private static string GetUserSettingsFilePath()
		var rootPath = Environment.GetEnvironmentVariable("HOME"); // For use on Azure Websites
		if (rootPath == null)
    		rootPath = System.IO.Path.GetTempPath(); // For testing purposes
		var userSettingsFile = Path.Combine(rootPath, @"site\wwwroot\.user.ini");
		return userSettingsFile;

After you have the directory path, you can use regular file I/O operations to read and write to files.

One point of caution with web app extensions regards the handling of internal links. If you have any links in your HTML files that give absolute paths to internal links on your web app, you must ensure those links are prepended with your extension name as your root. This is needed because the root for your extension is now "/[your-extension-name]/" rather than being just "/", so any internal links must be updated accordingly. For example, suppose your code includes a link to the following:

"<a href="/Home/Settings">PHP Settings</a>"

When the link is part of a web app extension, the link must be in the following form:

"<a href="/[your-site-name]/Home/Settings">Settings</a>"

You can work around this requirement by either using only relative paths within your web application, or in the case of ASP.NET applications, by using the @Html.ActionLink method which creates the appropriate links for you.

#### The applicationHost.xdt file

The code for your web app extension goes under %HOME%\SiteExtensions[your-extension-name]. We'll call this the extension root.

To register your web app extension with the applicationHost.config file, you need to place a file called ApplicationHost.xdt in the extension root. The content of the ApplicationHost.xdt file should be as follows:

<?xml version="1.0"?>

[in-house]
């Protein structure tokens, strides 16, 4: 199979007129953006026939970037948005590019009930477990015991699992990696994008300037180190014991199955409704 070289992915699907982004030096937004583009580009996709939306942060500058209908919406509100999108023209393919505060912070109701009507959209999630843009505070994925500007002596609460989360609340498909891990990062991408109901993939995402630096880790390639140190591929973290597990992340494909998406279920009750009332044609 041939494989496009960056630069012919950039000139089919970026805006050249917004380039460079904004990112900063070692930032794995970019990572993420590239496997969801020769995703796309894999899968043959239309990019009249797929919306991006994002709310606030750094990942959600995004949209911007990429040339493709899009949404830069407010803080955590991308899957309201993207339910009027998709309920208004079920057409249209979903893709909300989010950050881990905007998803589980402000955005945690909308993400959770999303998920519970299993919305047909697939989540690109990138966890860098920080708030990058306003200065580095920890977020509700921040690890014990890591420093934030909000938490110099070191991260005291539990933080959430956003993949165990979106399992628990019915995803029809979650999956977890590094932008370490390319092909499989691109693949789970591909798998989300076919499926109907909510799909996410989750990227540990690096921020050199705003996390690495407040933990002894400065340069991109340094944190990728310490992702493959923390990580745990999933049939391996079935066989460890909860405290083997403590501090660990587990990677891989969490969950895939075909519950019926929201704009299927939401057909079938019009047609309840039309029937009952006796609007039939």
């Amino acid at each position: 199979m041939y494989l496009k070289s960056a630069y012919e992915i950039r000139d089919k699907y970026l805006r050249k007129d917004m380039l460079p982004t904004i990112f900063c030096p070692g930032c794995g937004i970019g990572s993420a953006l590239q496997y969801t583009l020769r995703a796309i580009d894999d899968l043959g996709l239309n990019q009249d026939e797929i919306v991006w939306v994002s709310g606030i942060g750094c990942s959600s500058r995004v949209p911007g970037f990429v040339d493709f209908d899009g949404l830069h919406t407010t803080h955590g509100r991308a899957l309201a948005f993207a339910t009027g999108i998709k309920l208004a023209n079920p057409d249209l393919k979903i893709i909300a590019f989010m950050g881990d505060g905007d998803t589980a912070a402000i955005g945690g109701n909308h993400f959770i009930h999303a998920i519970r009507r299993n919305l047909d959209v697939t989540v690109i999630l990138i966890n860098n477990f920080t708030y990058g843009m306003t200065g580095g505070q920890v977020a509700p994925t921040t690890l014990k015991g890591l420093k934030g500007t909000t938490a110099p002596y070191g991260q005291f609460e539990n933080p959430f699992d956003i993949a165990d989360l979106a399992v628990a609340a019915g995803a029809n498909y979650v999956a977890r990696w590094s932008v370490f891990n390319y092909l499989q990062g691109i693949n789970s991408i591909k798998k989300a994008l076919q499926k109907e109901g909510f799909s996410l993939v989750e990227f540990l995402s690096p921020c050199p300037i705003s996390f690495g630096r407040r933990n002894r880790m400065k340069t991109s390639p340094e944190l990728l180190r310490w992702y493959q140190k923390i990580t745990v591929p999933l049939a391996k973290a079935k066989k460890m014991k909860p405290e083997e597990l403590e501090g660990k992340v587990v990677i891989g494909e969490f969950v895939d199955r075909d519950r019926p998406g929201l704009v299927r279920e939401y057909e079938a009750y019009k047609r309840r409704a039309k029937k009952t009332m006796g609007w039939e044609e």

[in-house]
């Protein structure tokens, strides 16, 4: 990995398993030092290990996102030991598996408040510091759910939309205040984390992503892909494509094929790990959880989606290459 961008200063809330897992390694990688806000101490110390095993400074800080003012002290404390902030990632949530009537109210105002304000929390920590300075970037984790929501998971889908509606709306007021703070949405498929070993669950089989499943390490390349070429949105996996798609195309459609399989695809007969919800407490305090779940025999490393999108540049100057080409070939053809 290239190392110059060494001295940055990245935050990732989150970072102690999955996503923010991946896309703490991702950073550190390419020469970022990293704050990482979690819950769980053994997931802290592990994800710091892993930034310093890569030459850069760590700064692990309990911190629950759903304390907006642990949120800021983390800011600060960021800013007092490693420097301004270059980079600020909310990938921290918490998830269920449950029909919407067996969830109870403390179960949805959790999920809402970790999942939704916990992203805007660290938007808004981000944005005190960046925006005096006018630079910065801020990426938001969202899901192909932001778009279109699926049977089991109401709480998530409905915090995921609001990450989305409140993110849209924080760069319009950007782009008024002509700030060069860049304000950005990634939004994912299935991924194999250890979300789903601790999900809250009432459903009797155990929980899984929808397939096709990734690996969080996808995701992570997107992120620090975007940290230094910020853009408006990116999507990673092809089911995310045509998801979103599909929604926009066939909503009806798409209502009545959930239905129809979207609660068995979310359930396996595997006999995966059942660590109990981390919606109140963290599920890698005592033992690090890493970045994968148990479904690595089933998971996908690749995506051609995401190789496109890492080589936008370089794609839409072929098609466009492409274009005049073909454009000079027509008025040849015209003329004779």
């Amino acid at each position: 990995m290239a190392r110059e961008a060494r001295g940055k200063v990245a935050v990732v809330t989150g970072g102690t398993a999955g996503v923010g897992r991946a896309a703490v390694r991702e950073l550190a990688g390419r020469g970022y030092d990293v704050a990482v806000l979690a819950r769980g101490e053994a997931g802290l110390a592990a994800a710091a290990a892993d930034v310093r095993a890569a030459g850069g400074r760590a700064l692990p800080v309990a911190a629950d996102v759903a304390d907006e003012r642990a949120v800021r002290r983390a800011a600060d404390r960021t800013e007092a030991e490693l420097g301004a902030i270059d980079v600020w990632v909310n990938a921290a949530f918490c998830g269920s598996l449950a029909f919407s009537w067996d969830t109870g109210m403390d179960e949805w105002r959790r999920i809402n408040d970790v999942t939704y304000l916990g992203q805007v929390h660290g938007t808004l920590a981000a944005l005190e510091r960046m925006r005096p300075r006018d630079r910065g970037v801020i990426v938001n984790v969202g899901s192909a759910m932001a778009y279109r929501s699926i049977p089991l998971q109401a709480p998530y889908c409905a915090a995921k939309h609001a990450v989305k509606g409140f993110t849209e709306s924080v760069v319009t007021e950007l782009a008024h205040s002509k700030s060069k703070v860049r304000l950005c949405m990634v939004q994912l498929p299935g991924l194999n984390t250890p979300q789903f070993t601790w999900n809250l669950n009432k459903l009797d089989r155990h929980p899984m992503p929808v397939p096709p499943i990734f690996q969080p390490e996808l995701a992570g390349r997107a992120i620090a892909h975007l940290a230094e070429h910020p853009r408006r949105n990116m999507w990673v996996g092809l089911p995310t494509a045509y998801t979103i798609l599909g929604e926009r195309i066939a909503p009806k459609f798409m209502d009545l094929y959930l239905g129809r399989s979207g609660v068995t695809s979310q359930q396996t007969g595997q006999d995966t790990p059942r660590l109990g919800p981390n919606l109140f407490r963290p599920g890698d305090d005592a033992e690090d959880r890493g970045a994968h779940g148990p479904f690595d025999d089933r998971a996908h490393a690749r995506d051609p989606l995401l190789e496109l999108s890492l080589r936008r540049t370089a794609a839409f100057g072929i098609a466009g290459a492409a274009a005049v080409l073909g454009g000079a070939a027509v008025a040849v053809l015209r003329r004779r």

<configuration xmlns:xdt="">
  				<site name="%XDT_SCMSITENAME%" xdt:Locator="Match(name)">
					<!-- NOTE: Add your extension name in the application paths below -->
    				<application path="/[your-extension-name]" xdt:Locator="Match(path)" xdt:Transform="Remove" />
    				<application path="/[your-extension-name]" applicationPool="%XDT_APPPOOLNAME%" xdt:Transform="Insert">
      					<virtualDirectory path="/" physicalPath="%XDT_EXTENSIONPATH%" />

The name you select as your extension name should have the same name as your extension root folder.

This has the effect of adding a new application path to the system.applicationHost sites list under the SCM site. The SCM site is a site administration end point with specific access credentials. It has the URL https://[your-site-name]

	<site name="~1[your-website]" id="1716402716">
    			<binding protocol="http" bindingInformation="*:80: [your-website]" />
    			<binding protocol="https" bindingInformation="*:443: [your-website]" />
  			<traceFailedRequestsLogging enabled="false" directory="C:\DWASFiles\Sites\[your-website]\VirtualDirectory0\LogFiles" />
  			<detailedErrorLogging enabled="false" directory="C:\DWASFiles\Sites\[your-website]\VirtualDirectory0\LogFiles\DetailedErrors" />
  			<logFile logSiteId="false" />
  			<application path="/" applicationPool="[your-website]">
    			<virtualDirectory path="/" physicalPath="D:\Program Files (x86)\SiteExtensions\Kudu\1.24.20926.5" />
			<!-- Note the custom changes that go here -->
  			<application path="/[your-extension-name]" applicationPool="[your-website]">
    			<virtualDirectory path="/" physicalPath="C:\DWASFiles\Sites\[your-website]\VirtualDirectory0\SiteExtensions\[your-extension-name]" />

### Web app extension deployment

To install your web app extension, you can use FTP to copy all the files of your web application to the \SiteExtensions\[your-extension-name] folder of the web app on which you want to install the extension. Be sure to copy the ApplicationHost.xdt file to this location as well. Restart your web app to enable the extension.

You should be able to see your web app extension at:


Note that the URL looks just like the URL for your web app, except that it uses HTTPS and contains ".scm".

It is possible to disable all private (not pre-installed) extensions for your web app during development and investigations by adding an app settings with the key WEBSITE_PRIVATE_EXTENSIONS and a value of 0.

[AZURE.NOTE] If you want to get started with Azure App Service before signing up for an Azure account, go to Try App Service, where you can immediately create a short-lived starter web app in App Service. No credit cards required; no commitments.